Thoughts On The Will


J. H. Oliphant



"What things soever the law saith it saith to them who are under the law, that every mouth may be stopped and all the world may become guilty before God, for the invisible things of Him from the creation * * * are clearly seen, being understood by the things that are made, even His eternal power and Godhead, so that they are without excuse." The foundation of our accountability does not grow out of the gospel and its provisions, but out of the law. Our relations to God as creatures to a creator, and our entire dependence on Him for life and all that is necessary to life, "for in Him we live," and "He giveth life and breath to all," His mercies pursue every day; all these demonstrate His right to govern and claim our obedience. His very greatness and excellency of character render Him infinitely worthy of the never ending praise of all His intelligent creatures, and that, too, without the gospel and its provisions. No doubt those who are blest with the gospel and its immense blessings are under additional obligations to God, but men's obligations exists independent of the gospel, and so their accountability and liability to the penalty of the law , all must exist had there been no gospel or provisions of it, and there is a sense of this in men, all men, "Who knowing that they which do such things are worthy of death, not only do them but have pleasure in them that do them." Men may be told of the law and its just claims, and of the penalty to be inflicted on sin in the next world, but all this is not sufficient to deter men from sin.

The ground upon which future punishment will be visited upon the wicked will not be because they were embraced in the atonement and failed to comply with conditions, nor for refusing to be born again, nor for refusing to be quickened, &c., but for their sins. Your sins and your iniquities have separated between you and your God. "Depart from me ye workers of iniquity." "They that have done evil to the resurrection of damnation." The notion that men must be given a chance of salvation before they can be justly condemned is childish. A nation that would adopt the plan of giving its criminals a chance to escape in order to make it just, and reasonable to punish them for their sins, would be a wonder among the nations of earth. Human government would die off of the face of the earth with such a procedure.

If the right of condemning the criminal does not exist independent of such a chance, the proper thing to do is not to give the chance to escape, but to set them free at once.

Arminianism presents us with a method of government for God which, if adopted among the nations of earth, would banish civilization from the globe. But we are sure that such is not the divine method of government.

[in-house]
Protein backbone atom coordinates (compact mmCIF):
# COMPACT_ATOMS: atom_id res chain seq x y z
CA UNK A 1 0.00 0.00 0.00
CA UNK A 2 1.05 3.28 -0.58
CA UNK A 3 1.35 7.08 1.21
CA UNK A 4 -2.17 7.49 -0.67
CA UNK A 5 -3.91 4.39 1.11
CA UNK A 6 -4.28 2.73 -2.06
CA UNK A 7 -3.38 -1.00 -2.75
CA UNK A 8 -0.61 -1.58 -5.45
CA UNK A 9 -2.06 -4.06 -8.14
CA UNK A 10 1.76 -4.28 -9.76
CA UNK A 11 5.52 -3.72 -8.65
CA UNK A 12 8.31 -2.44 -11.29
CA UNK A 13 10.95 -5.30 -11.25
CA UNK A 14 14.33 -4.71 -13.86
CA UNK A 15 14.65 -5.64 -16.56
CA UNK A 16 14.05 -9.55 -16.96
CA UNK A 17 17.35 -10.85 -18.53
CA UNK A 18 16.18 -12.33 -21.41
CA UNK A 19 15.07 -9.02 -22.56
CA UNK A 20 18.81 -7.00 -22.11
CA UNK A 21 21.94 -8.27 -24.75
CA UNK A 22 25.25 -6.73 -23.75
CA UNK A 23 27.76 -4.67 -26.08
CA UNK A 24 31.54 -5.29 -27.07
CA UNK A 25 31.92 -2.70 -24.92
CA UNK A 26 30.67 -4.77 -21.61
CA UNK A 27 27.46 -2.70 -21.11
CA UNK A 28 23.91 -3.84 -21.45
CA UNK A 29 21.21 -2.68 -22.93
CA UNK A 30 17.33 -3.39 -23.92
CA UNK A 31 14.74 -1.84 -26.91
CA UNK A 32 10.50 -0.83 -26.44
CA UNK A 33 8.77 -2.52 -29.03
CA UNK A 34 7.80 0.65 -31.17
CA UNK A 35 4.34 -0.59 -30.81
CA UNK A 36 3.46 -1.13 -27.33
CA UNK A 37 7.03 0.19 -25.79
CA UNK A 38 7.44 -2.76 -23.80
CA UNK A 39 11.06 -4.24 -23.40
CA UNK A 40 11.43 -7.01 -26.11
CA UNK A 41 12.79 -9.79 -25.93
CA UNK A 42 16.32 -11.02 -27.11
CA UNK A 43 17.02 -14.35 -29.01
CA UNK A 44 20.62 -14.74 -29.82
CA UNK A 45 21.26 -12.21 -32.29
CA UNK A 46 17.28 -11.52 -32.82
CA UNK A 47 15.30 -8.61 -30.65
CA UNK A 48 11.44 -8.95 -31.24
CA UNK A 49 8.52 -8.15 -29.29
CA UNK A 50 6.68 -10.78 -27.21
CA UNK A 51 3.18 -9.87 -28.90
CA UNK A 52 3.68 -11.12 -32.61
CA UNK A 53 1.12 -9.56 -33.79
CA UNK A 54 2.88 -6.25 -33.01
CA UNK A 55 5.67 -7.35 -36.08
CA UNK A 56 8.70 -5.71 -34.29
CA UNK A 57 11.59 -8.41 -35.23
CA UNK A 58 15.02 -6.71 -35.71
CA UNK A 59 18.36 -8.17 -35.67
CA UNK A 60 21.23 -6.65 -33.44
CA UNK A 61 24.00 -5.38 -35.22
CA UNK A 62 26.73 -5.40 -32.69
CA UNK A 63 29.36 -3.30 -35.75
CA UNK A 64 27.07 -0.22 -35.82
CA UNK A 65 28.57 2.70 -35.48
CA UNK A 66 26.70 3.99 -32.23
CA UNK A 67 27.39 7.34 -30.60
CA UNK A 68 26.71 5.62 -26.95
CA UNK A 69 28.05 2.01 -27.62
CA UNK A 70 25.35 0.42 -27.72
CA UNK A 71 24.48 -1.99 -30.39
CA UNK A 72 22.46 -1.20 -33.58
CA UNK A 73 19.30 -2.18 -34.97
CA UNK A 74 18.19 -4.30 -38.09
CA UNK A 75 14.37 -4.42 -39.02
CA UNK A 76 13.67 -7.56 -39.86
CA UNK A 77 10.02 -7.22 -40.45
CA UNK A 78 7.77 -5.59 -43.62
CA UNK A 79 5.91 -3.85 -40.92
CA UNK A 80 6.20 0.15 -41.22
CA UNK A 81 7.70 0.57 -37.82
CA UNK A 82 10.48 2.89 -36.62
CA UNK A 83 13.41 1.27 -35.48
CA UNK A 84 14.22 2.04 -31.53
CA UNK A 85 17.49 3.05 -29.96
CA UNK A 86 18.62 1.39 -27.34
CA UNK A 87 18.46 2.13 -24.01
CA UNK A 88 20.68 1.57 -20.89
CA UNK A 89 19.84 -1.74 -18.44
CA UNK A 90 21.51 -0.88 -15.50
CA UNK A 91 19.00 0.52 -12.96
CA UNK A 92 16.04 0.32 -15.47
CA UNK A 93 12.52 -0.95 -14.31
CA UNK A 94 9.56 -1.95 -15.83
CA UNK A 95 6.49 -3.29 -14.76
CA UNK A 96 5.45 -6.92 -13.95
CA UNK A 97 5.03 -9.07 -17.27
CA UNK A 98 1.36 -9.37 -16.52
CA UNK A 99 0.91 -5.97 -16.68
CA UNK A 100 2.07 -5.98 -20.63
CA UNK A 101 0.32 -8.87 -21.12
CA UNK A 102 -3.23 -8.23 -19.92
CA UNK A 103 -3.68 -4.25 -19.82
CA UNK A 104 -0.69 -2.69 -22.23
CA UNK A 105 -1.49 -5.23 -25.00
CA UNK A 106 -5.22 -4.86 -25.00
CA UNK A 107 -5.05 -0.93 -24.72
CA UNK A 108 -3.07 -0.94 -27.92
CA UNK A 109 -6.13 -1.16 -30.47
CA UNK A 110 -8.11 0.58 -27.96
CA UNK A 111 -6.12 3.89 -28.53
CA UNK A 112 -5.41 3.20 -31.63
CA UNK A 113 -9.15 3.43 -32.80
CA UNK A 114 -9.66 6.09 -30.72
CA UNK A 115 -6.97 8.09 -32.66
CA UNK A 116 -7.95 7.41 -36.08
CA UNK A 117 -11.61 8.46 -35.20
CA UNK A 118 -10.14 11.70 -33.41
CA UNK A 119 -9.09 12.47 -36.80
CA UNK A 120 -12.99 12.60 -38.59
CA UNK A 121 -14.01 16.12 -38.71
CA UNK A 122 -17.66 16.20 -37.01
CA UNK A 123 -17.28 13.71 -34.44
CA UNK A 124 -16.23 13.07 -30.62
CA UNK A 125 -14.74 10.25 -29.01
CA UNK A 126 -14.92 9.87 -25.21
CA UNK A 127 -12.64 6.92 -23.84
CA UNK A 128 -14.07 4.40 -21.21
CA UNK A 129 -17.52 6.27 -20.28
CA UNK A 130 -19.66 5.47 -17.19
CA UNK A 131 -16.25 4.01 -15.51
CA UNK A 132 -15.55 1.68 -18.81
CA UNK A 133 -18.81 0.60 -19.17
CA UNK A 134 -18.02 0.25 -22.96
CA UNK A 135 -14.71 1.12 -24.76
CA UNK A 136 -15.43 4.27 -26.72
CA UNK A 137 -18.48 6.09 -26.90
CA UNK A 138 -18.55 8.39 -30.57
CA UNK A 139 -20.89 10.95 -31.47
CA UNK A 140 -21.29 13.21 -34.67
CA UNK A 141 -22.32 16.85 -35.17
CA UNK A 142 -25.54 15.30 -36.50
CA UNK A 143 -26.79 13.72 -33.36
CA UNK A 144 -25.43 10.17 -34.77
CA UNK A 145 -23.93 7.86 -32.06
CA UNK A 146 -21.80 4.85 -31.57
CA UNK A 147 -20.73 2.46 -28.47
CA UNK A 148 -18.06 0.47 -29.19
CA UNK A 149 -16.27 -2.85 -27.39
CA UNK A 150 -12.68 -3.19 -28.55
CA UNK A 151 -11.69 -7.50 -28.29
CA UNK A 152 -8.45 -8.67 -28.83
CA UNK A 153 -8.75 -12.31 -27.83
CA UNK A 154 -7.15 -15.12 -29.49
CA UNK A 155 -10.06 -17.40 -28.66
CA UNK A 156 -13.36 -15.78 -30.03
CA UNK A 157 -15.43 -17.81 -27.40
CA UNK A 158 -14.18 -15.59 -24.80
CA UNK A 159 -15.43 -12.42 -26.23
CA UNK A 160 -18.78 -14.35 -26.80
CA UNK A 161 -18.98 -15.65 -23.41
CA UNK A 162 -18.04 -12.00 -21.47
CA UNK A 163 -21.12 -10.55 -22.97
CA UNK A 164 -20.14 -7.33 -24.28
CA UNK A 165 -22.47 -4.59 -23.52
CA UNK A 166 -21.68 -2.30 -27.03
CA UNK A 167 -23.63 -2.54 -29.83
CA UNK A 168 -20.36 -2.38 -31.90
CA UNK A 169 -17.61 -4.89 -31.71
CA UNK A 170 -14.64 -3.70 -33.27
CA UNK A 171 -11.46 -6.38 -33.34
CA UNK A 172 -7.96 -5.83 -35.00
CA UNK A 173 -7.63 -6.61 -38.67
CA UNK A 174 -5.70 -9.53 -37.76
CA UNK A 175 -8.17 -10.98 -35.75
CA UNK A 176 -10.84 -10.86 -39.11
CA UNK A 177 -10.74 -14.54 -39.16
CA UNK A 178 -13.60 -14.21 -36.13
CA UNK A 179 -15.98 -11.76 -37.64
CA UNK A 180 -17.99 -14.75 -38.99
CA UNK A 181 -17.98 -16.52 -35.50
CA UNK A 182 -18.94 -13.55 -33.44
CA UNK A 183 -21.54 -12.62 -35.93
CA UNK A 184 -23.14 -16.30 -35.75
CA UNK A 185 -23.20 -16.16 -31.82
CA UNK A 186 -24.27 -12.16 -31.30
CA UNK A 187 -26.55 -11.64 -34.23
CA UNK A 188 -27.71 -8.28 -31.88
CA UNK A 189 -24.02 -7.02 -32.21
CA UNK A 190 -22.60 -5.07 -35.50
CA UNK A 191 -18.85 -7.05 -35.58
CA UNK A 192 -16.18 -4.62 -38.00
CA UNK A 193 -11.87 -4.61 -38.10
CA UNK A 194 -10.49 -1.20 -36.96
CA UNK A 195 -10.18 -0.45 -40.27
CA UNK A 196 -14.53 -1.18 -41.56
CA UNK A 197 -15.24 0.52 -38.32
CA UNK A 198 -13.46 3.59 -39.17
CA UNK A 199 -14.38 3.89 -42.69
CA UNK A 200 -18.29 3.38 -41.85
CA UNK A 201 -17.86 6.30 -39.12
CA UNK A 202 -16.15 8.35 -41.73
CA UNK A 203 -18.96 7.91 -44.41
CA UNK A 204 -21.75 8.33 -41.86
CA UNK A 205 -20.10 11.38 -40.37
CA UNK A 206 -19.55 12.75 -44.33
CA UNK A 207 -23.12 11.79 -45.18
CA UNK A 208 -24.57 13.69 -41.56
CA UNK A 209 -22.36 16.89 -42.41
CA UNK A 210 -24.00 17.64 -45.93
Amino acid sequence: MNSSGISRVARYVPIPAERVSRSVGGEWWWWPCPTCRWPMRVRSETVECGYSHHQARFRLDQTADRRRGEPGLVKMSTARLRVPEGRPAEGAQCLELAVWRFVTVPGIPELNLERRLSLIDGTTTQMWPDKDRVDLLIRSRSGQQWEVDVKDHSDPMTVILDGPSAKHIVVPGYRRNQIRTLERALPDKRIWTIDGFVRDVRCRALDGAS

Paul in speaking of the "New covenant" says, "not according to the covenant that I made with their fathers in the day when I took them by the hand to lead them out of the land of Egypt because they continued not in my covenant and I regarded them not saith the Lord." I call attention to the words. "They continued not in my covenant." This covenant proved disastrous to them, on account of the fact that they continued not in it. We may say they could have done so, that is they might have done so if they would. The were naturally able to do so, but the were not morally able to do so. A covenant that could fail for this reason would not save a single human being on all the face of the earth, because there is not one of the race morally able to "continue." So Paul mentions a remedial statute, one not liable to fail for the reason this one did, a remedial statute must provide a remedy for the weak place in the old, and so, the new one has the following clause in it "I will he merciful to their unrighteousness, and their sins and their iniquities will I remember no more." Now a covenant with this last clause in it will not fail for the reason the old one did, nor will it fail on the account of the moral weakness of men. Moral inability is here provided against, and a system of salvation that is sure.

I would not have the reader understand that men will be saved in their sins but "from their sins." I mentioned in a previous chapter that one difference between Arminians and Calvinists lies in this, the former holds that moral force, teaching, exhorting, persuasion, &c., is sufficient to secure the salvation of men; the latter holds that a physical work on the soul is essential to salvation. This expression, "physical work on the soul," I have not seen often, but what is intended by it is that some work on or within the soul, not dependent on our wills or understanding, is necessary. Take the words, "except a man be born again he cannot see the kingdom of God." The word see, Campbell translates, discern. So this text teaches that the kingdom of God cannot be seen until we are born again. Seeing the kingdom cannot be a means of being born of God, because we must be born again before we can see it.

Now I shall insist that there is a work done for us, which is necessary to salvation, that is not the result of moral force.